How Alice Made This Fuses Industrialism with Design

British jewellery brand Alice Made This utilises industrial processes to create intricate pieces that combine beauty and hardiness.
Alice Made This' Alexander cufflinks.

Alice Walsh doesn’t really think like a jeweller. As Co-Founder, along with her husband Ed Walsh, of Alice Made This, one of the most exciting brands working in jewellery and accessories, she certainly knows how to craft timeless and elegant items. But where other jewellers point to hand-crafting work as a mark of beauty, for Walsh it’s the use of machinery that is the beauty.

Walsh began her career as a furniture and industrial designer, working with some of the industry’s biggest names, like Tom Dixon and Ilse Crawford, on everything from lighting to AV units to aeroplane seating. A natural aesthete, she found that industrial design’s rigorous precision and minute attention to detail struck a chord with her. “I kind of fell in love with factories and processes, and understanding a process before I started designing became very important to me. I really enjoyed the fact that every single factory had a story to tell.”

After spending some time freelancing, Walsh decided to start her own business with her now-husband Ed Walsh, however the specific nature of the business came to her circuitously. “I’d looked at doing something with furniture and I soon realised that shipping containers and palettes and warehouses was just far too advanced for where we were at. I also looked at the long game of furniture and what you could do, and everything seemed quite complex for little me setting something up from scratch.” It was the wedding itself that ended up offering the key. “When we got married we couldn’t find any cufflinks, and that was the moment when I thought, 'oh, that could be a really nice platform to initiate something'. So we did some research, we looked at what was on the market and felt like there wasn’t really anything unique out there, which sounds awful but I don’t think many people were looking at cufflinks as standalone products. They were more often a bolt-on to an existing brand. For us, cufflinks seemed ideal [to work with] because they had a function, but they were also something quite artistic that we could experiment with.”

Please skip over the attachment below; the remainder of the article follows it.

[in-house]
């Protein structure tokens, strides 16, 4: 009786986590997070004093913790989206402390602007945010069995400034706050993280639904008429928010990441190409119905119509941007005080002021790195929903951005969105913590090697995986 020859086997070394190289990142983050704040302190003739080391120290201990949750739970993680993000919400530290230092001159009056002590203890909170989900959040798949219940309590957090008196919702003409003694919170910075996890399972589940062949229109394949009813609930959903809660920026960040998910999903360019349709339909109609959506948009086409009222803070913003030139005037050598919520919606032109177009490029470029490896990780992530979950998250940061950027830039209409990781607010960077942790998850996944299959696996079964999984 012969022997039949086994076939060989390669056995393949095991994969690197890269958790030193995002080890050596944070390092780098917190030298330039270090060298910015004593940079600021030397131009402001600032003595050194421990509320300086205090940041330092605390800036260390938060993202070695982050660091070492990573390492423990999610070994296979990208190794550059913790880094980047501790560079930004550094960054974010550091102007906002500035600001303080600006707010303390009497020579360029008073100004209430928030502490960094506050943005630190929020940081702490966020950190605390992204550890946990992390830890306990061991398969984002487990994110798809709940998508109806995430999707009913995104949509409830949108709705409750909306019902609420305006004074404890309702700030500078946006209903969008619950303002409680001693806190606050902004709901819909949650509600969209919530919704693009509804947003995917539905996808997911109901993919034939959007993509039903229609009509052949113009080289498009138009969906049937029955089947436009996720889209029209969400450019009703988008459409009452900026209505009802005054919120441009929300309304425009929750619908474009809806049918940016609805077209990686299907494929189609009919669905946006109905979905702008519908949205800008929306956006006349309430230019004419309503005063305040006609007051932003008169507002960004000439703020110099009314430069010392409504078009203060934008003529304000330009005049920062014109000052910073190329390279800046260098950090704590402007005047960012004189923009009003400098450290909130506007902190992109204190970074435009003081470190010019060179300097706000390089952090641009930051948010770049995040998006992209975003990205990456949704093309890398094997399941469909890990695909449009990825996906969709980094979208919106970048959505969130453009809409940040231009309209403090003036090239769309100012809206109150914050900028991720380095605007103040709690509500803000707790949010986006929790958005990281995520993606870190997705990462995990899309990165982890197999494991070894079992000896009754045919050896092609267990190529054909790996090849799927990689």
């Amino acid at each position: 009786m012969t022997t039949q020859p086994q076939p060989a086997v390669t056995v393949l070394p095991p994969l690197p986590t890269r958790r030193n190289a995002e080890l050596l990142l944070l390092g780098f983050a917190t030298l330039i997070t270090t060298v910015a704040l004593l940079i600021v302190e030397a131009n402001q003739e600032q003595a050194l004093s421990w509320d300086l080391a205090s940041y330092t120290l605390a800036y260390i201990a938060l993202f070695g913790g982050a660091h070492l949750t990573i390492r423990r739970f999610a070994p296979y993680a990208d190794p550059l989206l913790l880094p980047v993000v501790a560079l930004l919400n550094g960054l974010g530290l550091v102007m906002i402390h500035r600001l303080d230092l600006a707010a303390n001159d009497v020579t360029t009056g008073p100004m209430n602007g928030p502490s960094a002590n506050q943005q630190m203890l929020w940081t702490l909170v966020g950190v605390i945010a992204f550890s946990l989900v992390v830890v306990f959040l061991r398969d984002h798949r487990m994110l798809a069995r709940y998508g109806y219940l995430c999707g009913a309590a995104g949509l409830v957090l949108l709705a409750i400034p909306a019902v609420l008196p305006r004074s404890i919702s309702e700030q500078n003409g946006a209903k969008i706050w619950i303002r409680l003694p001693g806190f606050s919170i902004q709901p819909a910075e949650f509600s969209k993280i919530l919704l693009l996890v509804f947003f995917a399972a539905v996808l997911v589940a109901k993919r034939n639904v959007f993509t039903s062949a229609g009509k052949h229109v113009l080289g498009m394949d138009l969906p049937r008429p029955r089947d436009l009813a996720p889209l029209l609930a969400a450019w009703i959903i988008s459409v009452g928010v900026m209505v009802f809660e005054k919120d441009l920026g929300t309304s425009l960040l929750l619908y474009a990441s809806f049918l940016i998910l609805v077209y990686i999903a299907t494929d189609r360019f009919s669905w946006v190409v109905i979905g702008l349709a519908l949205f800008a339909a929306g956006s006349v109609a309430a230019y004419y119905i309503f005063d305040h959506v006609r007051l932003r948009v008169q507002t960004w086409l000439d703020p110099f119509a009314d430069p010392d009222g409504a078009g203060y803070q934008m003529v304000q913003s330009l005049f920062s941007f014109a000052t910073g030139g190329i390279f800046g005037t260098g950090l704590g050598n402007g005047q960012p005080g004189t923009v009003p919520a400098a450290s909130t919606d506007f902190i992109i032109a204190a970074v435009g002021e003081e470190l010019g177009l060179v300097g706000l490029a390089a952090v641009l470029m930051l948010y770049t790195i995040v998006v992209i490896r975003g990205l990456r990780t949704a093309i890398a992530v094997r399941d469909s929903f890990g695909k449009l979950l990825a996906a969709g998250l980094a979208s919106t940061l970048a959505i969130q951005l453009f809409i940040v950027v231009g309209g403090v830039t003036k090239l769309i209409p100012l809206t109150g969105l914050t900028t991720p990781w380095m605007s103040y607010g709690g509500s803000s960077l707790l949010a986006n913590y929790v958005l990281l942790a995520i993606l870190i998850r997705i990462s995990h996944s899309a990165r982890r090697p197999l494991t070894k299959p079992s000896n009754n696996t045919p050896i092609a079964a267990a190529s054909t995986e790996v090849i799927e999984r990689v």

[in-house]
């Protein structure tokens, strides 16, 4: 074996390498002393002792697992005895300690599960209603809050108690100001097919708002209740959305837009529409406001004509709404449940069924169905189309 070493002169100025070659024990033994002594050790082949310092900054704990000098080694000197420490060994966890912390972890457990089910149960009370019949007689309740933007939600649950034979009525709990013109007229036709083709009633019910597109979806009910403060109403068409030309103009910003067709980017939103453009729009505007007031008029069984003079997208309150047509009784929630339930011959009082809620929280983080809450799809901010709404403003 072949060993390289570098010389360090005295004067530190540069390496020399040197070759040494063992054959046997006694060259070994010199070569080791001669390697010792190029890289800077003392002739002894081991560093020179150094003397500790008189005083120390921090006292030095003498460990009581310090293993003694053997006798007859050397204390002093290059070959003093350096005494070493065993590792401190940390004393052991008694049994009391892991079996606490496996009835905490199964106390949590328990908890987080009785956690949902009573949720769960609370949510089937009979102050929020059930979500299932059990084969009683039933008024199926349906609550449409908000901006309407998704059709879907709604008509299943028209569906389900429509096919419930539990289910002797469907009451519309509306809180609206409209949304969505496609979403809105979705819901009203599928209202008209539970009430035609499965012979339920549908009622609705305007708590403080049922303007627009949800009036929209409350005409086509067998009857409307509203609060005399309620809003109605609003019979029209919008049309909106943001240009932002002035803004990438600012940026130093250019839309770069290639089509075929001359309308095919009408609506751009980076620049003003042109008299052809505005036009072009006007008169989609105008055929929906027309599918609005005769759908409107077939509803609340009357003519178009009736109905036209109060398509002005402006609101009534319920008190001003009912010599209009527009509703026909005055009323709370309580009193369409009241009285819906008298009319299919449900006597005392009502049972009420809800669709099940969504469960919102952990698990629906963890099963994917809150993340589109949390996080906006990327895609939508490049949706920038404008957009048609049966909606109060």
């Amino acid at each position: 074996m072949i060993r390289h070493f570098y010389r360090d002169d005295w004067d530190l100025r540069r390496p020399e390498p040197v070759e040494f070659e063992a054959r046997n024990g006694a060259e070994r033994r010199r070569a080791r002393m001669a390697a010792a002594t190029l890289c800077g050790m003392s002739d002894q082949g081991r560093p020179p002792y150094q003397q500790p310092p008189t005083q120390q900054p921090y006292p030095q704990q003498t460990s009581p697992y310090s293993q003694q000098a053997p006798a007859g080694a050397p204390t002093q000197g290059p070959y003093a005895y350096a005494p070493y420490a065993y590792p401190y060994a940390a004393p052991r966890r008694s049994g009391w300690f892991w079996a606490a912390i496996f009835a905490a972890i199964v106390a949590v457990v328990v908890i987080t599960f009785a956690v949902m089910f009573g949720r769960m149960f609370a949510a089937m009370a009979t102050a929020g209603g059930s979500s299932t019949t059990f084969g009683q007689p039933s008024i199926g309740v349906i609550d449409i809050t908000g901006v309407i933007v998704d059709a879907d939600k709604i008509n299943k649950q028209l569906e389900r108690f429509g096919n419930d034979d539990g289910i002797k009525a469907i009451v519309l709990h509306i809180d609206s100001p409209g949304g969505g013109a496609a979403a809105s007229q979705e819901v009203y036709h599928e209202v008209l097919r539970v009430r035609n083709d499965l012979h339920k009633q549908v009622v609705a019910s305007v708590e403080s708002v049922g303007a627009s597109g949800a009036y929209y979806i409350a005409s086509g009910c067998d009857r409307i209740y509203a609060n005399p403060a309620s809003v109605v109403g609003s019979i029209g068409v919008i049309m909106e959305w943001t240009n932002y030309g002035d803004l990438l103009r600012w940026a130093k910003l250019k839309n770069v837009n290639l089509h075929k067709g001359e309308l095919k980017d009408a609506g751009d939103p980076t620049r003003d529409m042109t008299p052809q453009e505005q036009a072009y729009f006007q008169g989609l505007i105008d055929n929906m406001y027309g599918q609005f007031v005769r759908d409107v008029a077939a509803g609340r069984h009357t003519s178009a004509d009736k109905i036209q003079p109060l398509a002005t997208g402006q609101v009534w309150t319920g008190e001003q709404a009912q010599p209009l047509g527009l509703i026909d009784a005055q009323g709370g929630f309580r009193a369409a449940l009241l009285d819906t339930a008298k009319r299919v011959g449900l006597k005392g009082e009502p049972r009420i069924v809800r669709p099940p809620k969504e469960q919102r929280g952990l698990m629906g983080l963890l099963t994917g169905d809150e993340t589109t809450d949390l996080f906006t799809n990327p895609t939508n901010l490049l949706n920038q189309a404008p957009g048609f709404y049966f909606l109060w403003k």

August 2017


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